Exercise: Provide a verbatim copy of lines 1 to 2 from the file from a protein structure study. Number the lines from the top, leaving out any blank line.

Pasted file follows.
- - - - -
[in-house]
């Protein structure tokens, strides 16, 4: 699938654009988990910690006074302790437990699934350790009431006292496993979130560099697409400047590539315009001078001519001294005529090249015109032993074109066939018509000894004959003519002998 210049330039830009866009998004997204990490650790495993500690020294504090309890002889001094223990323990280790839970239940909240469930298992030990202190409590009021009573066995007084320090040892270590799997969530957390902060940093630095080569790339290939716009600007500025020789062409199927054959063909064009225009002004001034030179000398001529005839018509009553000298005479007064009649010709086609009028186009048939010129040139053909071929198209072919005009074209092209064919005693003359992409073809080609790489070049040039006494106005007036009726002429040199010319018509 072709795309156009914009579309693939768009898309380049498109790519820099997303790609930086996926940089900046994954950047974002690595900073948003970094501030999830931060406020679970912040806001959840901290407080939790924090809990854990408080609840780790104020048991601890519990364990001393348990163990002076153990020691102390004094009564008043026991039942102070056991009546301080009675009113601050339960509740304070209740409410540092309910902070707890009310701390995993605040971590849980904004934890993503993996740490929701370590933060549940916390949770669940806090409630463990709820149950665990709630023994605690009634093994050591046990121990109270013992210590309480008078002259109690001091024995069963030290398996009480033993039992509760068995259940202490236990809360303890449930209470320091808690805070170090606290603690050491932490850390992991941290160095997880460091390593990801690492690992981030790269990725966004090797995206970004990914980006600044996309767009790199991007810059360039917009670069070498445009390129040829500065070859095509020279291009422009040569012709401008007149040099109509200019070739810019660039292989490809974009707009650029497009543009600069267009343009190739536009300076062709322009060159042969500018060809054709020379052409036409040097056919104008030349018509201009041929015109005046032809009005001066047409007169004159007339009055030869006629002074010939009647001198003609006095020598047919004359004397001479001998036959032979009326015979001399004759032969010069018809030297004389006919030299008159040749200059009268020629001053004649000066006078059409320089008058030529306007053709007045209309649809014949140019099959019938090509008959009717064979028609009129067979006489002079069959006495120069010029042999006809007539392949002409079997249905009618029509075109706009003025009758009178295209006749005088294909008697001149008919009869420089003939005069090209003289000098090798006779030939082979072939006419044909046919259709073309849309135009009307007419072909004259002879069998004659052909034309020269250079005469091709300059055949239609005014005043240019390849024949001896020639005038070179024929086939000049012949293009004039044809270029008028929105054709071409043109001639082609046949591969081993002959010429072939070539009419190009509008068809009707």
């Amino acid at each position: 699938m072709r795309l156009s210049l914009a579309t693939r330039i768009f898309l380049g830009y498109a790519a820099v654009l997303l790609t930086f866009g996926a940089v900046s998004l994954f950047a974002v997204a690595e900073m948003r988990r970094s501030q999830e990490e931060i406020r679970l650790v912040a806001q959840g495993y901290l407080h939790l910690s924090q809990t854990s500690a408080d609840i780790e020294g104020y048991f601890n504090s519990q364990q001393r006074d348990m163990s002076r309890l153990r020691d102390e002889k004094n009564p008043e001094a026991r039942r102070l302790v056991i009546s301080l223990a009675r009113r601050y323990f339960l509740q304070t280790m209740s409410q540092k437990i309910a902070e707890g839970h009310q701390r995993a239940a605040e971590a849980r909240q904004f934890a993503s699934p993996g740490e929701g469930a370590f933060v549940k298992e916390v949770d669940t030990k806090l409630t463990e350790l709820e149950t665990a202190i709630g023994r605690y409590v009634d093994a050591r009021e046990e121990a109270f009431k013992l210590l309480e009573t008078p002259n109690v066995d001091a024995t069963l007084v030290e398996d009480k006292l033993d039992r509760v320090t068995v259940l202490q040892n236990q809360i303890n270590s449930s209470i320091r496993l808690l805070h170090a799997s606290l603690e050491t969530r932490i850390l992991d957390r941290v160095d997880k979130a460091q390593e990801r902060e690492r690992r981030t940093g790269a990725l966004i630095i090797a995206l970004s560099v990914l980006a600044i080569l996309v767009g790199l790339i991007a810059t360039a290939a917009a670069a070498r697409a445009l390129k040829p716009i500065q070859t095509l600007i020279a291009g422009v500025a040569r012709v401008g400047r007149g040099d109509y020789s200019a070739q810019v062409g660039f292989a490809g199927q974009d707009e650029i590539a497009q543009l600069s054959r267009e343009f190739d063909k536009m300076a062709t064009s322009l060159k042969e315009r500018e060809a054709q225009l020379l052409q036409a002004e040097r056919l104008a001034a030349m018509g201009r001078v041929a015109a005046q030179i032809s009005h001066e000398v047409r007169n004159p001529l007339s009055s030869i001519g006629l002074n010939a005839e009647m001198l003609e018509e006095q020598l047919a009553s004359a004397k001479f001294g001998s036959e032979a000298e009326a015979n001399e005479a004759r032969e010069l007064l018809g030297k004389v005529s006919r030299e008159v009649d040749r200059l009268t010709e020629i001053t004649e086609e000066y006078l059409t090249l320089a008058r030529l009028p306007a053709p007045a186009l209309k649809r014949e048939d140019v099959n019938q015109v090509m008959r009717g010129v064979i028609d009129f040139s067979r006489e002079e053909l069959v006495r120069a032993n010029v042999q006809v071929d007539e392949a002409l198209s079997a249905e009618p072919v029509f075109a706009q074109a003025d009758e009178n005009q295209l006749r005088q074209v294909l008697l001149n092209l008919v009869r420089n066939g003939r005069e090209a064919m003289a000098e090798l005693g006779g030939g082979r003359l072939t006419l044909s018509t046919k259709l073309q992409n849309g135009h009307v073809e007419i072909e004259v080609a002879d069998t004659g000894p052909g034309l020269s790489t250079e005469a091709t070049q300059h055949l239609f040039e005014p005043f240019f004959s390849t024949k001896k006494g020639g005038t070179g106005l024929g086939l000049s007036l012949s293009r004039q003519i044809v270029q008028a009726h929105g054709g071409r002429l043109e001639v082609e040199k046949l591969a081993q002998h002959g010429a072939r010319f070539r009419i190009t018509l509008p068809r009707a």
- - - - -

[in-house]
């Protein structure tokens, strides 16, 4: 699938654009988990910690006074302790437990699934350790009431006292496993979130560099697409400047590539315009001078001519001294005529090249015109032993074109066939018509000894004959003519002998 210049330039830009866009998004997204990490650790495993500690020294504090309890002889001094223990323990280790839970239940909240469930298992030990202190409590009021009573066995007084320090040892270590799997969530957390902060940093630095080569790339290939716009600007500025020789062409199927054959063909064009225009002004001034030179000398001529005839018509009553000298005479007064009649010709086609009028186009048939010129040139053909071929198209072919005009074209092209064919005693003359992409073809080609790489070049040039006494106005007036009726002429040199010319018509 072709795309156009914009579309693939768009898309380049498109790519820099997303790609930086996926940089900046994954950047974002690595900073948003970094501030999830931060406020679970912040806001959840901290407080939790924090809990854990408080609840780790104020048991601890519990364990001393348990163990002076153990020691102390004094009564008043026991039942102070056991009546301080009675009113601050339960509740304070209740409410540092309910902070707890009310701390995993605040971590849980904004934890993503993996740490929701370590933060549940916390949770669940806090409630463990709820149950665990709630023994605690009634093994050591046990121990109270013992210590309480008078002259109690001091024995069963030290398996009480033993039992509760068995259940202490236990809360303890449930209470320091808690805070170090606290603690050491932490850390992991941290160095997880460091390593990801690492690992981030790269990725966004090797995206970004990914980006600044996309767009790199991007810059360039917009670069070498445009390129040829500065070859095509020279291009422009040569012709401008007149040099109509200019070739810019660039292989490809974009707009650029497009543009600069267009343009190739536009300076062709322009060159042969500018060809054709020379052409036409040097056919104008030349018509201009041929015109005046032809009005001066047409007169004159007339009055030869006629002074010939009647001198003609006095020598047919004359004397001479001998036959032979009326015979001399004759032969010069018809030297004389006919030299008159040749200059009268020629001053004649000066006078059409320089008058030529306007053709007045209309649809014949140019099959019938090509008959009717064979028609009129067979006489002079069959006495120069010029042999006809007539392949002409079997249905009618029509075109706009003025009758009178295209006749005088294909008697001149008919009869420089003939005069090209003289000098090798006779030939082979072939006419044909046919259709073309849309135009009307007419072909004259002879069998004659052909034309020269250079005469091709300059055949239609005014005043240019390849024949001896020639005038070179024929086939000049012949293009004039044809270029008028929105054709071409043109001639082609046949591969081993002959010429072939070539009419190009509008068809009707």